The term “galvanized” refers to the application of a protective zinc coating, typically on iron or steel. Quality metal roofing screws will have some form of galvanizing in order to protect against the formation of red rust, which can result in failing screws and damage to the metal panels. There is however more than one method of galvanizing, and each has its benefits and drawbacks. The important thing to look for is that the galvanizing technique used on metal roofing screws is intended for exterior use, meaning it is able to withstand changes in temperature, humidity and even salinity in the air if near the coast.
The most common galvanizing techniques are hot dipped galvanizing, zinc plating and mechanical galvanizing. Which method is used will depend on the size and shape of the item being galvanized, and also the intended purpose.
Hot dipped galvanizing is the technique of coating iron or steel in zinc by dipping the metal into a molten zinc bath at about 449°C or 840°F. This results in a heavy zinc coating that bonds to steel or iron, and is typically very durable and weather resistant. This method however does not result in a uniform coating, meaning there are thicker layers of zinc in some areas and thinner in others. For this reason, hot dipped galvanizing is typically reserved for larger, non-threaded items so as to not result in inconsistencies in the thread size.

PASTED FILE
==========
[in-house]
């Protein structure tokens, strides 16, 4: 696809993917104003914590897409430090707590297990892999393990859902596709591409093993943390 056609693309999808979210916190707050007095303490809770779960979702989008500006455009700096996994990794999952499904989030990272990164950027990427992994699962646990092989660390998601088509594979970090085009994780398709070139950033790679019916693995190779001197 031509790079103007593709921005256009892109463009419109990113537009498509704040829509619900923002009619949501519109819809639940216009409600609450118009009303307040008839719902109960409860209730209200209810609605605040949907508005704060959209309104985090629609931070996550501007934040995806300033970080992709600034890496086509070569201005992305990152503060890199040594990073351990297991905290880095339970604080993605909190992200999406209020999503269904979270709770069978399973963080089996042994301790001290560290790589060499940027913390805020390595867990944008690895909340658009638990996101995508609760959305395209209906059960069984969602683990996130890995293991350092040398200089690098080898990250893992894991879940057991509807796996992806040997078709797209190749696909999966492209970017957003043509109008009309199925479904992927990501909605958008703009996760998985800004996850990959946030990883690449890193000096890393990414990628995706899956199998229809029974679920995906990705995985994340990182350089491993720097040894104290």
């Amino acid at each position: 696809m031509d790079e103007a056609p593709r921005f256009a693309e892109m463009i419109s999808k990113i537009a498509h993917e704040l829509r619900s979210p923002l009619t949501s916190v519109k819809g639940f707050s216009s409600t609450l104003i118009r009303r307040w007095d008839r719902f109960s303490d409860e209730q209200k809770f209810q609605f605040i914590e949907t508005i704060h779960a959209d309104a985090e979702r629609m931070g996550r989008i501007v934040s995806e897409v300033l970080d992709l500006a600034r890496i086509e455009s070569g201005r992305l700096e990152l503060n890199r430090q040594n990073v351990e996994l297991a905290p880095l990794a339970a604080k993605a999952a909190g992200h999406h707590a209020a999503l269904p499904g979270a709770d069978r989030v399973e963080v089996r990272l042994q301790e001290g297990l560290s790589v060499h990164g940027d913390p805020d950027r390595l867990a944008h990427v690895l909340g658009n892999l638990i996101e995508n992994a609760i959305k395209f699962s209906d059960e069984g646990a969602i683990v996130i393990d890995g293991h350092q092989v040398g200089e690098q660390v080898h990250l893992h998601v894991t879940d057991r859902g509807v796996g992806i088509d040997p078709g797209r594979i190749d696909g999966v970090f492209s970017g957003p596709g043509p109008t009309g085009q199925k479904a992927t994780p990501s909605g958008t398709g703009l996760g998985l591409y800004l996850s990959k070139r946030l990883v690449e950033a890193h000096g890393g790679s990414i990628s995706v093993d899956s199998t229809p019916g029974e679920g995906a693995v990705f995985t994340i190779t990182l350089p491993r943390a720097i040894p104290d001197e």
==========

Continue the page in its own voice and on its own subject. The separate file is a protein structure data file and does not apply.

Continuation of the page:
Zinc plating and another technique known as electro-plating are very similar. Both use acid baths to clean the item being galvanized and to remove any oxidants that can cause corrosion from underneath the coating. After being rinsed, the item is racked and placed into a plating solution. This method of galvanizing results in a zinc layer of up to 1 mil in thickness. Zinc plating is best for interior use, because it is not as durable as other methods.
Mechanical galvanizing is accomplished by combining glass beads, plated chemicals, zinc powder, water and the fasteners in a rotary barrel. Mechanical galvanizing applies up to a 4 mil thick layer of zinc at higher psi than other galvanizing techniques, making it the most suitable for screws and other kinds of fasteners intended for exterior use. While mechanical galvanizing gives a dull finish, meaning it isn’t as aesthetically pleasing as the finish of other galvanizing techniques, it is the best galvanizing solution for smaller items that will be exposed to harsh conditions. Rotary Barrel. The barrel is then spun, causing the plating chemicals, zinc powder and water to combine, while the glass beads hammer the zinc solution onto the fasteners. The
force of the glass beads hammering the solution onto the fasteners has a welding effect and also results in a more uniform zinc plating than hot